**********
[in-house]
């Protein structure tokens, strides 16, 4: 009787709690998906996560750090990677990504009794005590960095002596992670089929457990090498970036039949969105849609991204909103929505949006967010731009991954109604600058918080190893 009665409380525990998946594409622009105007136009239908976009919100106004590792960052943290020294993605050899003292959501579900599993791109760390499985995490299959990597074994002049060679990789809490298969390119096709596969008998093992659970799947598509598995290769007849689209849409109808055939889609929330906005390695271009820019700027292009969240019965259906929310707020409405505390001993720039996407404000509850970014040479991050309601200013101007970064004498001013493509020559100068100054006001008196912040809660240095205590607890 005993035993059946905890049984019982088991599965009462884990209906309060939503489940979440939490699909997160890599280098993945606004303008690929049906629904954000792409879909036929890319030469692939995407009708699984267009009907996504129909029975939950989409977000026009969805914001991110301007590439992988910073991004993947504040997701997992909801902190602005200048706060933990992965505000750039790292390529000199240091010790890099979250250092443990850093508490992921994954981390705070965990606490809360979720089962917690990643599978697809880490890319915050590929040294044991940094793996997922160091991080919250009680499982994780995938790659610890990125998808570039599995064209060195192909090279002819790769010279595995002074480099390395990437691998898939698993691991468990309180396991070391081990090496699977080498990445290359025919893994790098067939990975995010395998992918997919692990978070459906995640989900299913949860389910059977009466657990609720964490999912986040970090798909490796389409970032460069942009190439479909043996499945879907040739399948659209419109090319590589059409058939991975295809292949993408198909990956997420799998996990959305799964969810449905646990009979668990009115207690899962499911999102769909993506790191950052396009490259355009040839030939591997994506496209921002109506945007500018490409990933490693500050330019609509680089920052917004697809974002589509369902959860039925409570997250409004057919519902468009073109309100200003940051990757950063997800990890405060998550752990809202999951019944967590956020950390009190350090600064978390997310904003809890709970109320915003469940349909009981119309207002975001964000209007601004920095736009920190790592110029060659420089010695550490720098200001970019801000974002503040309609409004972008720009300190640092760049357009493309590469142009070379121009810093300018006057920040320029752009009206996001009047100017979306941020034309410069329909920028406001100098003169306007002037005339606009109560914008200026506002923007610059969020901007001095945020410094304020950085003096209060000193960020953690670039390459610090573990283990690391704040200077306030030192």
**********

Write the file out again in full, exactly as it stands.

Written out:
[in-house]
């Protein structure tokens, strides 16, 4: 009787709690998906996560750090990677990504009794005590960095002596992670089929457990090498970036039949969105849609991204909103929505949006967010731009991954109604600058918080190893 009665409380525990998946594409622009105007136009239908976009919100106004590792960052943290020294993605050899003292959501579900599993791109760390499985995490299959990597074994002049060679990789809490298969390119096709596969008998093992659970799947598509598995290769007849689209849409109808055939889609929330906005390695271009820019700027292009969240019965259906929310707020409405505390001993720039996407404000509850970014040479991050309601200013101007970064004498001013493509020559100068100054006001008196912040809660240095205590607890 005993035993059946905890049984019982088991599965009462884990209906309060939503489940979440939490699909997160890599280098993945606004303008690929049906629904954000792409879909036929890319030469692939995407009708699984267009009907996504129909029975939950989409977000026009969805914001991110301007590439992988910073991004993947504040997701997992909801902190602005200048706060933990992965505000750039790292390529000199240091010790890099979250250092443990850093508490992921994954981390705070965990606490809360979720089962917690990643599978697809880490890319915050590929040294044991940094793996997922160091991080919250009680499982994780995938790659610890990125998808570039599995064209060195192909090279002819790769010279595995002074480099390395990437691998898939698993691991468990309180396991070391081990090496699977080498990445290359025919893994790098067939990975995010395998992918997919692990978070459906995640989900299913949860389910059977009466657990609720964490999912986040970090798909490796389409970032460069942009190439479909043996499945879907040739399948659209419109090319590589059409058939991975295809292949993408198909990956997420799998996990959305799964969810449905646990009979668990009115207690899962499911999102769909993506790191950052396009490259355009040839030939591997994506496209921002109506945007500018490409990933490693500050330019609509680089920052917004697809974002589509369902959860039925409570997250409004057919519902468009073109309100200003940051990757950063997800990890405060998550752990809202999951019944967590956020950390009190350090600064978390997310904003809890709970109320915003469940349909009981119309207002975001964000209007601004920095736009920190790592110029060659420089010695550490720098200001970019801000974002503040309609409004972008720009300190640092760049357009493309590469142009070379121009810093300018006057920040320029752009009206996001009047100017979306941020034309410069329909920028406001100098003169306007002037005339606009109560914008200026506002923007610059969020901007001095945020410094304020950085003096209060000193960020953690670039390459610090573990283990690391704040200077306030030192």